Confession time: I’m having a frustrating day. But hey, it completely goes with the territory. This is a frustrating business. There are more books than slots at publishing houses, and that’s the case now more than ever. Frustration happens. It’s the nature of life in the book funnel.
It’s also just built into the business. When you hear about a publisher jumping from $2.5 million to $3 million in an auction for a celebrity book, it’s easy to think, “Uh… that publisher just nickle and dimed my client and refused to give them even $1,000 more when they really deserved it. And they passed on another project because they didn’t want to take a risk on a debut. But they won’t even blink at jumping $500,000 in an auction for a book about Paris Hilton’s chihuahua?” (Okay, it is kind of a cute dog. Also I’m kidding, that’s not an actual book. Yet. UPDATE: Oops! Yes, it is.)
Depressed? Don’t be!
Here’s the only way to deal with the frustrations of the publishing business: don’t become fixated on the publishing business.
You’ll. Go. Mad. if you place all of your eggs in the basket of publishing, following the ins and outs, letting it consume your entire being, and living and dying by your rejections, reviews, and what mean anonymous commenters are saying about you on any given day.
It’s soooo easy to let publishing become an all-consuming force in your life. It takes so much time to write, and then there are the blogs to follow, the agents to research, the publishers to keep track of, the industry news, the rejections to track… it takes a lot of time. Combine that with a day job and there aren’t many hours in the day left.
But it just can’t be everything.
The best way to deal with the frustrations: ignore it for a while. Take a walk! Spend time with your friends and family! (Remember them? It’s okay to ask them to remind you what their names are. They’ll just be glad to have you back.). Take up a second, less frustrating hobby, like sunflower photography. Better yet: start rooting for the Sacramento Kings to see what frustration really feels like. The publishing industry has nothing on being a Kings fan.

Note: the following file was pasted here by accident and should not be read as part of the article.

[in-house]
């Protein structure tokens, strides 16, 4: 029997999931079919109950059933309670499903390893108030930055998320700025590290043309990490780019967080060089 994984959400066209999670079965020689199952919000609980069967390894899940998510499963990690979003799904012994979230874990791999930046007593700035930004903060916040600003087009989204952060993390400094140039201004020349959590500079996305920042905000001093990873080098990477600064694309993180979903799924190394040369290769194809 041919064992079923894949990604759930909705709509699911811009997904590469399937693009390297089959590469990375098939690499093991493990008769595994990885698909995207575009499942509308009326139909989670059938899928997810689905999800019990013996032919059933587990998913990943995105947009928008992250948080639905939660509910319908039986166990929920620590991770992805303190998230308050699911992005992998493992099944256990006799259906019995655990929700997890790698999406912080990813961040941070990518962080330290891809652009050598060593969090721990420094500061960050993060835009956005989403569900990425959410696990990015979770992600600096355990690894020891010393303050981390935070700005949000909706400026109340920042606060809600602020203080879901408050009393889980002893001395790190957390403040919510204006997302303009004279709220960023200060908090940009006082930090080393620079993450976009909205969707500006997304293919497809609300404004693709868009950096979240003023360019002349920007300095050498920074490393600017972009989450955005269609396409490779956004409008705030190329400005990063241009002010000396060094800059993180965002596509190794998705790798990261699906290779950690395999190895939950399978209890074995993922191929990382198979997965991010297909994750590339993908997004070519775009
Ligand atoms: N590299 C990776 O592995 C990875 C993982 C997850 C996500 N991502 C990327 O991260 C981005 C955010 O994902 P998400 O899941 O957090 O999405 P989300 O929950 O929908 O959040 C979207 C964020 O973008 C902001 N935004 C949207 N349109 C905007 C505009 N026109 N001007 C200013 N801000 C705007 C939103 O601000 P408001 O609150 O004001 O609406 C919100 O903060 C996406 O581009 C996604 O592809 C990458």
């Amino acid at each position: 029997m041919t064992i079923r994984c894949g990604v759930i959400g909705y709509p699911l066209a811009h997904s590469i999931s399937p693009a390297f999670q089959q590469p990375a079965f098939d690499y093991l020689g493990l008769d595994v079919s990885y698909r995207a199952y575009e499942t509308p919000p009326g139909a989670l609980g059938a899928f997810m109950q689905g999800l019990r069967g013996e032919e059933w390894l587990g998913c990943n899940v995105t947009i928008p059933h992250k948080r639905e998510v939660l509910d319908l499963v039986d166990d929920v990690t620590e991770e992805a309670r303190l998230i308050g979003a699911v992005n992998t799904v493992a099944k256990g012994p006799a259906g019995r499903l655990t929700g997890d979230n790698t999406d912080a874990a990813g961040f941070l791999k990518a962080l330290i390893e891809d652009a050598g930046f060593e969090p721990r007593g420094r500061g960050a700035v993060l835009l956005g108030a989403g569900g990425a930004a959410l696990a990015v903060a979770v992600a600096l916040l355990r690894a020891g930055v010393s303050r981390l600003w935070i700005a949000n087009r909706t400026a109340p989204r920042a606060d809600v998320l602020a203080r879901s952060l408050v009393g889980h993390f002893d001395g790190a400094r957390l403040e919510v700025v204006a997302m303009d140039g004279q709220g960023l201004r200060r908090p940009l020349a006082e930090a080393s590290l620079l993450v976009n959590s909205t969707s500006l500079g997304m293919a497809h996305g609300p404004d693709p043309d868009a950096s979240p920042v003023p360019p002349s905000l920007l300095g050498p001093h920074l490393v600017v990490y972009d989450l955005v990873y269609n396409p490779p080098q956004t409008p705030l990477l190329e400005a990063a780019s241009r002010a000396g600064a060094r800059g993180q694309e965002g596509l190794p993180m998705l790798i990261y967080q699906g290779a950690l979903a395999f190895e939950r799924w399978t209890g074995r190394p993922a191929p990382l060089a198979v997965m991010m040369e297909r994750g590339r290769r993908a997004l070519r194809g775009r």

If you find yourself becoming down in the dumps about your prospects or the business or the state of things: It’s probably a sign you’re spending too much time focused on it. It’s perfectly okay to tune out for a while. When you clear your head and come back: all of a sudden the industry will magically seem like a place of hope and possibility.
Because the difference between seeing opportunity and frustration in this business is all in your head. It’s just a matter of how your brain is looking at it that day.
Please share your favorite method of distraction in the comments section!
Need help with your book? I’m available for manuscript edits, query critiques, and consultations! And if you like this post, check out my guide to writing a novel.
Art: Ludwig Knaus – Mein Napf ist leer